In the interview, Unie describes her peaceful childhood despite the conflicts in Mindanao, and how her life circumstances changed in her adulthood as she married and moved to other places.
Born the oldest of 7 children in 1950 to farmer parents, Unie describes her uncharacteristically peaceful childhood in South Cotabato, Mindanao. Though she lived in a diverse community that included Christians and Muslims from various denominations, she did not experience any communal clashes. She pursued her education until the second year of high school, and even rose to become a youth leader in her community, raising funds for community projects. However, she ended her education before graduating as it was too physically taxing to journey 7 kilometers to and from school. She then began working with her parents in the field.
Her family then moved to Pangantucan in search of better opportunities, where she met her husband and married in 1970. She worked in agriculture alongside her husband, noting that her village was again not really affected by the clashes between the government soldiers and rebel forces. By 1990 they moved to Bukidnon, where she found that the environment was very supportive. They were financially secure, enjoyed a comfortable climate, and could barter items even when money was not available. Unie reflects that the growing importance of money for survival was a key difference from her past experiences. She also embraces both joyful and difficult moments in life by finding strength in her faith and belief in a divine plan.
Interviewee: Unie Interpreter: Marjorie Tsuchiya
Born: January 28, 1950
Interviewer and writer: Kisho Tsuchiya
Date: March 6, 2020
Location: Malaybalay Bukidnon
I am Unie, born in January 28, 1950 at Banga South Cotabato, both of my parents are from Iloilo, they met in Cotabato looking for work, my mother gave birth to 7 children with me being the oldest and provided for us by farming rice. We lived a simple life in a simple house, we had no TV or radio and our house was only made of wood like most of the houses in my neighborhood, we acquired the materials for our houses in the mountains because we lived in a rice field. We were a diverse community with different backgrounds, some were Muslims, Christian, Baptists like ourselves, and some were from tribes, but despite that we had no issues amongst each other. As a child I didn’t get to play much with my friends because we lived in a rice field and had no space to play in, usually we could only play in the school and that was a big part of the reason why I enjoyed school very much.
During my teens I was given a chance to lead my peers as an official leader of the youth organization in my Barangay in South Cotabato, our aim was to earn money as a group and what we earned was used to fund the organizations projects, I had that role for 2 years. Unfortunately I wasn’t as successful in my studies, I stopped studying after I finished 2nd year of my Highschool, because the physical labor of just going to school was too much for me. We had no form of transportation back then and so I had to walk 7km going to school and another 7km going back, I was doing this for almost everyday and just decided to stop, instead I helped my parents in the rice field, plowing the land, planting the seed, and the like.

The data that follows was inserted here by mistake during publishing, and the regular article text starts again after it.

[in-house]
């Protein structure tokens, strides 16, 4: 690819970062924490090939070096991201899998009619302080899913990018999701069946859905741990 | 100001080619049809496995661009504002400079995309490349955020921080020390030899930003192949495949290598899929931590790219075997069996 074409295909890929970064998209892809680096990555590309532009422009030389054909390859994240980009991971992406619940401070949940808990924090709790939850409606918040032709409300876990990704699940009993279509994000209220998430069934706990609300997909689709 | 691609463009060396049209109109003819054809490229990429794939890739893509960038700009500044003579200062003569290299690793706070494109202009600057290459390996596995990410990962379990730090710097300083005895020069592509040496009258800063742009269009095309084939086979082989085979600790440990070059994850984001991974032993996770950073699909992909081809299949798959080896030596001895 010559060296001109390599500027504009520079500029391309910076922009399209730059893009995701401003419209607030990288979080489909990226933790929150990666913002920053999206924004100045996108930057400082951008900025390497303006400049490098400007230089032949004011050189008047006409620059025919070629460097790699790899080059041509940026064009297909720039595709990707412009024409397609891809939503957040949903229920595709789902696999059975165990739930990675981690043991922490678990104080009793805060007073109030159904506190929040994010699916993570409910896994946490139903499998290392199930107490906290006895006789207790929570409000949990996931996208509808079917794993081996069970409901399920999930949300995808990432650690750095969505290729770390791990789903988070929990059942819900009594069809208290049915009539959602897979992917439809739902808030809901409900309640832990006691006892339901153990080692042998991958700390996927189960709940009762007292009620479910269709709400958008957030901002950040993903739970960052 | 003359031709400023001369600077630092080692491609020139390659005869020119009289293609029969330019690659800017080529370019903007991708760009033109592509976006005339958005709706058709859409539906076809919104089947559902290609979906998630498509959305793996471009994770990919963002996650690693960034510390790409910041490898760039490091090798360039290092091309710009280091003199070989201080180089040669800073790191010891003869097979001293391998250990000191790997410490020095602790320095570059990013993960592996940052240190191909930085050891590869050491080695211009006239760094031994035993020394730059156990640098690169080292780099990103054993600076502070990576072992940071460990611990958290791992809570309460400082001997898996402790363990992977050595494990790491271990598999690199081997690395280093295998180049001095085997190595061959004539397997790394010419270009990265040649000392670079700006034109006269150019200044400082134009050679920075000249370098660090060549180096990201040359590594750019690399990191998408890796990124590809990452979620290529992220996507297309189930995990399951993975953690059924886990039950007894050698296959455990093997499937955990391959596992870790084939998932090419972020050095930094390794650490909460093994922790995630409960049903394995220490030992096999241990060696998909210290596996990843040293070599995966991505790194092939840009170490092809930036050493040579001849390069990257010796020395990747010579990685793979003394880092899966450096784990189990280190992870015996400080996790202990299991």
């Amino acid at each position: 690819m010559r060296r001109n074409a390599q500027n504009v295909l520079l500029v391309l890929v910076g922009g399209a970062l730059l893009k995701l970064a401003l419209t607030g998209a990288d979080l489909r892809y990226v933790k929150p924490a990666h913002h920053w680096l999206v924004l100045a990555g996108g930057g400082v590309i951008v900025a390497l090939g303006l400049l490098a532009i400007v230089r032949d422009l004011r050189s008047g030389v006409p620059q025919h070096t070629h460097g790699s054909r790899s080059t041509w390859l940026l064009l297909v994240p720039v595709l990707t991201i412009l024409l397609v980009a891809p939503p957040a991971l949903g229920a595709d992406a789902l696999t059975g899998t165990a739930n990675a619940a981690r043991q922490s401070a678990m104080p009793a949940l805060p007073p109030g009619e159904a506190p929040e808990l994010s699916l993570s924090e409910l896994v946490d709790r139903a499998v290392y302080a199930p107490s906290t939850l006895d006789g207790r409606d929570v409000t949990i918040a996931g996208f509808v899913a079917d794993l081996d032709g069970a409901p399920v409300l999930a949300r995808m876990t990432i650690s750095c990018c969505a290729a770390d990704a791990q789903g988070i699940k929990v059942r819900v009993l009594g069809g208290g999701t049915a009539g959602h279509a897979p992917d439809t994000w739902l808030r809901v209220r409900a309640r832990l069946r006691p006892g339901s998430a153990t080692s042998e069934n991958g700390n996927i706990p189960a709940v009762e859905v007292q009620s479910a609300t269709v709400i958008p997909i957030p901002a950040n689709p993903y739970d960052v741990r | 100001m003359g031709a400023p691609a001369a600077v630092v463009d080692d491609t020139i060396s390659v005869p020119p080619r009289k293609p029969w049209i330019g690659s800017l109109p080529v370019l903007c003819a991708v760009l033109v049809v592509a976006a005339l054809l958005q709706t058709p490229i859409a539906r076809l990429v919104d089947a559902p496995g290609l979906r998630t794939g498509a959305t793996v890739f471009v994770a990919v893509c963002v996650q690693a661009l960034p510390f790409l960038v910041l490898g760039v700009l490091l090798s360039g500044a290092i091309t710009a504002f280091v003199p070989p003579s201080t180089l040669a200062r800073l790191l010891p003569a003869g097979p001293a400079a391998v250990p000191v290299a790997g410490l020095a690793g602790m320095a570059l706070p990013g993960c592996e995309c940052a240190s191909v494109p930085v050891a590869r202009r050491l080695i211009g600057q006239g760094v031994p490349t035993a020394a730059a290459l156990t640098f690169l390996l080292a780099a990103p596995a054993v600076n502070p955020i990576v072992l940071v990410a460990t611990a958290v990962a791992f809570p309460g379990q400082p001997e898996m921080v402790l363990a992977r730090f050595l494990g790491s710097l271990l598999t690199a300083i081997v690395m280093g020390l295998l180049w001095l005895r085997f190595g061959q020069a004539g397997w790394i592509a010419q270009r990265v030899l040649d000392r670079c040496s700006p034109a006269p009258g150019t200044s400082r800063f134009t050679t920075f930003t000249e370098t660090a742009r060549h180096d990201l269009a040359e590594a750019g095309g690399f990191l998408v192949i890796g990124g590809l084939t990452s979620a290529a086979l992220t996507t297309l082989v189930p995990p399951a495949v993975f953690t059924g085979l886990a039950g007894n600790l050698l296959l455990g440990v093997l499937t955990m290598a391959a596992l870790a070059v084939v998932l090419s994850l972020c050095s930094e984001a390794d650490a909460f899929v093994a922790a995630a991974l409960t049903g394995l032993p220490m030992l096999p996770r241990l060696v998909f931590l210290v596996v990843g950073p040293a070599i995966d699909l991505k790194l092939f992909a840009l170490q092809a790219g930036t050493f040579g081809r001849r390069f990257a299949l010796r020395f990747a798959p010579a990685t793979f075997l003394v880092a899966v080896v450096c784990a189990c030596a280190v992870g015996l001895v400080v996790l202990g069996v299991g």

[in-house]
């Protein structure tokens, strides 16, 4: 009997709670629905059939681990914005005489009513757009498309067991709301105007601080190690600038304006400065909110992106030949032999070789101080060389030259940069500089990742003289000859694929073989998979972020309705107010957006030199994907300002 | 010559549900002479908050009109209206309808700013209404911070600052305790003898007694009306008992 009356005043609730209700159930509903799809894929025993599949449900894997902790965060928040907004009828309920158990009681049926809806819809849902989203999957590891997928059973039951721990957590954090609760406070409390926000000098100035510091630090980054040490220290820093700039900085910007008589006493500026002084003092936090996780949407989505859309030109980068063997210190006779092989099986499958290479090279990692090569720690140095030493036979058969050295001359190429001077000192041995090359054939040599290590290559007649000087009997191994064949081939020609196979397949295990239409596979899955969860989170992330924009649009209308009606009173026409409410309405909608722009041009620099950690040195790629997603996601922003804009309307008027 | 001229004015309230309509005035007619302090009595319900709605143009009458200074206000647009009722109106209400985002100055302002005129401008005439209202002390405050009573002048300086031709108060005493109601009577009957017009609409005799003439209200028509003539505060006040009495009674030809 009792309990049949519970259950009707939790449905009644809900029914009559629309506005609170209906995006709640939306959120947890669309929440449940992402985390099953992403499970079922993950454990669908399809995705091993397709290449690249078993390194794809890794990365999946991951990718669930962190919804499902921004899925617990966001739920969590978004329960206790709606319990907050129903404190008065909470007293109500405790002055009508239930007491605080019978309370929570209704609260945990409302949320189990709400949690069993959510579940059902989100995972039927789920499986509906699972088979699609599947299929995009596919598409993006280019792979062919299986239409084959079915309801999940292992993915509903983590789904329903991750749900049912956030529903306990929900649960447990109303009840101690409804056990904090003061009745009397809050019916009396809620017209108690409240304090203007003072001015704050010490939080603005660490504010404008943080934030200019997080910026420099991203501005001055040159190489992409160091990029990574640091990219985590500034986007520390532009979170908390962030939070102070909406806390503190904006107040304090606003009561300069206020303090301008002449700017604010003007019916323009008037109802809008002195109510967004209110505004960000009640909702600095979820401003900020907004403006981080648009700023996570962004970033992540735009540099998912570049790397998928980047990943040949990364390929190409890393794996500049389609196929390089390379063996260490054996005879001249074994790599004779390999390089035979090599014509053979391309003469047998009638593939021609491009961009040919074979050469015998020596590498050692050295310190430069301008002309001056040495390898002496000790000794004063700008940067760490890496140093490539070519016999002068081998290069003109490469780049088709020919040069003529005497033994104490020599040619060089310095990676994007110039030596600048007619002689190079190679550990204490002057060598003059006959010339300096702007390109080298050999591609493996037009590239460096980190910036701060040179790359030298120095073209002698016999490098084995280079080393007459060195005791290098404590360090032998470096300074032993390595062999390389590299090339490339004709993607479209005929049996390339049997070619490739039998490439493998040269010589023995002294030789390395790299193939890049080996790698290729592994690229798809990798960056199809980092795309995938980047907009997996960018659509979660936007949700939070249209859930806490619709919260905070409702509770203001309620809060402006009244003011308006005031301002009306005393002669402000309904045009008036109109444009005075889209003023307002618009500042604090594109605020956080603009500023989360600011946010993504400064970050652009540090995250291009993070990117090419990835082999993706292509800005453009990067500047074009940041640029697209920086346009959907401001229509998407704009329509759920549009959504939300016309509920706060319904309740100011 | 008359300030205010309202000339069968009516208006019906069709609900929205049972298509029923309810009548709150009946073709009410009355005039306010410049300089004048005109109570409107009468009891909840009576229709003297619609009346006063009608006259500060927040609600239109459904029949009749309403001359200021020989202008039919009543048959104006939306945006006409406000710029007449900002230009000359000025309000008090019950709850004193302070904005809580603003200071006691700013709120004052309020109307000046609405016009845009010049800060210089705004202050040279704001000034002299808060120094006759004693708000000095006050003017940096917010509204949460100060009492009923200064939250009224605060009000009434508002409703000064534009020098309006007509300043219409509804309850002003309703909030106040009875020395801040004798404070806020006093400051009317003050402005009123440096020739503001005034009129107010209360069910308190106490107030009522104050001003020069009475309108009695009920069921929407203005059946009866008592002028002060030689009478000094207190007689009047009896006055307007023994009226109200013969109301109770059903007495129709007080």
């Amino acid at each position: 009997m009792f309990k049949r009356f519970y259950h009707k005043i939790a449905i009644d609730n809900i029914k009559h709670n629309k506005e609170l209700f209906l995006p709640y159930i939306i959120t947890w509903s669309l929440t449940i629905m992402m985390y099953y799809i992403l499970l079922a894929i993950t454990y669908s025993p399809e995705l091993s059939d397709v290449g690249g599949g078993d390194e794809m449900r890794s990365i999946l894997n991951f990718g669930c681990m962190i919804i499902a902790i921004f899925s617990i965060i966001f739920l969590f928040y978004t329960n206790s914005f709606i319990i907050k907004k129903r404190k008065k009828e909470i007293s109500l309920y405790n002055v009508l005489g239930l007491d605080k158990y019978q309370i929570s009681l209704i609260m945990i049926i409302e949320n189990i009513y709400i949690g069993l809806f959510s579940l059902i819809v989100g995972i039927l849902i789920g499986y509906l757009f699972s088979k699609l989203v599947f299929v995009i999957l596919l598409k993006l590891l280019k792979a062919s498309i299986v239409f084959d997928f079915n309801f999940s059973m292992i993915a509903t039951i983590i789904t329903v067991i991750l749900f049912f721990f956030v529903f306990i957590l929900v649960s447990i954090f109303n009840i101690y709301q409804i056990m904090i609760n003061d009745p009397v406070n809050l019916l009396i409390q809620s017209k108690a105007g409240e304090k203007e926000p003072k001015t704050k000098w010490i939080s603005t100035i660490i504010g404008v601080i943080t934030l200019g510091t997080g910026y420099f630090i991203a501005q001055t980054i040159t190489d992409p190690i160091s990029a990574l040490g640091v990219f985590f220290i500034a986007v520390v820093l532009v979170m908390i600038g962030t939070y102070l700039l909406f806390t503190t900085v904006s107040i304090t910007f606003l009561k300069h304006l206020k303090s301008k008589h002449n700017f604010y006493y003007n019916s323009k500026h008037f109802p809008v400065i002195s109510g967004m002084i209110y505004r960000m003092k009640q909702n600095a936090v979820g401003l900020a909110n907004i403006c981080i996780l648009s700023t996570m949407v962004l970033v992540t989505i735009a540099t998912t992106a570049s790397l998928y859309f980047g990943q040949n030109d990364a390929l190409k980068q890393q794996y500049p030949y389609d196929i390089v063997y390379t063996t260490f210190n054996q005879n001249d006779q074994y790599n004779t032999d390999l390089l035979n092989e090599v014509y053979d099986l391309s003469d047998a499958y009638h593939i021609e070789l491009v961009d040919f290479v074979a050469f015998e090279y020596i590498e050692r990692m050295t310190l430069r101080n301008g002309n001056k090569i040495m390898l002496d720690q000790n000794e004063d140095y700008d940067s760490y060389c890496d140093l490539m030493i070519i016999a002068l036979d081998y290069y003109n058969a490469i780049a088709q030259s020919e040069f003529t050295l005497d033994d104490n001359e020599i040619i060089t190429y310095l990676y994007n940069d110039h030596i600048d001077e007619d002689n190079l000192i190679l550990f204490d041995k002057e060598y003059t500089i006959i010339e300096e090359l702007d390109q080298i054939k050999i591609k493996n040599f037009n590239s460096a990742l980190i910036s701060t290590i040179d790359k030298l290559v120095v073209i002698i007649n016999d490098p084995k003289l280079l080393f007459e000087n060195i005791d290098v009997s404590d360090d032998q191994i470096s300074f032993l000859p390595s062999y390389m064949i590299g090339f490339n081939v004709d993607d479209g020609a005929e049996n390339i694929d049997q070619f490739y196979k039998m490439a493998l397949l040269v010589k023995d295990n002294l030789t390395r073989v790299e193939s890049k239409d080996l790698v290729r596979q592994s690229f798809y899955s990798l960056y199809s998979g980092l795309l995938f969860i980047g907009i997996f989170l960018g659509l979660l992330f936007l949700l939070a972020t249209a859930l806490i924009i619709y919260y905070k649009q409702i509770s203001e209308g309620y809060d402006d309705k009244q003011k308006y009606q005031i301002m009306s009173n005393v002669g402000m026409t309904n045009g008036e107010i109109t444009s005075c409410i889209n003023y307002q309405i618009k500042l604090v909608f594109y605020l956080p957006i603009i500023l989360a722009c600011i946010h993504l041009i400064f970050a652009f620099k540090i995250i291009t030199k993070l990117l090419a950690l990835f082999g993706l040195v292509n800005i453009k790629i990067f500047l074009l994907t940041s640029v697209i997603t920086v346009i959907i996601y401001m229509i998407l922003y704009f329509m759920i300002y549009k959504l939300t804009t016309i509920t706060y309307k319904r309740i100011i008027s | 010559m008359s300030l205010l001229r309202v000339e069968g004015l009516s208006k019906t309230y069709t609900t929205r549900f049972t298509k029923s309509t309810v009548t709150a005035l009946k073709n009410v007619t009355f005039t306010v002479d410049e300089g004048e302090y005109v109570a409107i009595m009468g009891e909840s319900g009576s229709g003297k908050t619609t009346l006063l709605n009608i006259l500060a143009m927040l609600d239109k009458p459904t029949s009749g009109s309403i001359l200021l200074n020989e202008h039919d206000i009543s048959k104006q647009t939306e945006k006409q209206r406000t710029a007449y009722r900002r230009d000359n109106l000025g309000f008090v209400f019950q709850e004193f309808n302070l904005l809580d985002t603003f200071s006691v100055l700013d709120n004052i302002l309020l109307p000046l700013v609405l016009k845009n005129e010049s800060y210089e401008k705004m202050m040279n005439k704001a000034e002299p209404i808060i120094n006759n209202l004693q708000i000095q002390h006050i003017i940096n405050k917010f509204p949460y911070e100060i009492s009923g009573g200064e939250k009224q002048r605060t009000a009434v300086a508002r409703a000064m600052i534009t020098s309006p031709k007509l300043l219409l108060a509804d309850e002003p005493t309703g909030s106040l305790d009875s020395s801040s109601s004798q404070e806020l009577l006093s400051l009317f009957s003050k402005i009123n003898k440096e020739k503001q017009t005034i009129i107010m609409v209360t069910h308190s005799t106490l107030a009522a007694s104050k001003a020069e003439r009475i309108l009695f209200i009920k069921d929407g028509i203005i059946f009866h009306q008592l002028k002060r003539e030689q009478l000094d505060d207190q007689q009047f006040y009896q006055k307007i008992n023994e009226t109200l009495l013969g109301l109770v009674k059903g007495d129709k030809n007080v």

Our family then moved to Pangantucan Bukidnon to find better a better life. it was in Pangantucan Bukidnon where I met my husband. We got married in 1970 and as funny as it sounds I didn’t really feel anything when we got married because it didn’t feel real, the fact that I was getting married didn’t really sink in yet, I only realized that I was living a married life when I gave birth to my 1st child. Both of us were also farmers. It was also around this time that the president declared martial law fortunately though our barangay wasn’t affected by the government and the rebels, in fact it was rather peaceful.
At around 1990 my husband and I together with my children transferred to Malaybalay Bukidnon because we thought Malaybalay had better opportunities for us in farming, and it did because unlike in Pangantucan where there was a 3-4 months or rotation for farming in Malaybalay you could farm all year long. When we first came to Malaybalay everything was great from financial to the environment, because even if you had no money before you could barter for food unlike today money is essential for survival, and before the climate was cold but now it’s very hot because of the people transferring to Malaybalay with most of them have little to no care for the environment.
If I had the chance to choose between living now and living before, I would definitely choose living before, but all I can do now is to look forward and live my life. Looking back in my life I have no regrets because I believe that God has everything planned and everything that happened in my life is according to his will from the happy moments like being able to see my children living a good life and even my grandchildren to the sad moments like seeing my health and the health of my husband deteriorating, I’ll just have to trust in his plans.
Interviewer: Kisho Tsuchiya
Consider the significant of testimonies such as Unie’s, which sharply contrast against the traditional narratives surrounding Mindanao, Philippines during the Cold War.
What does Unie’s largely peaceful experience during the Cold War era suggest about the nature of the Philippines’ Cold War?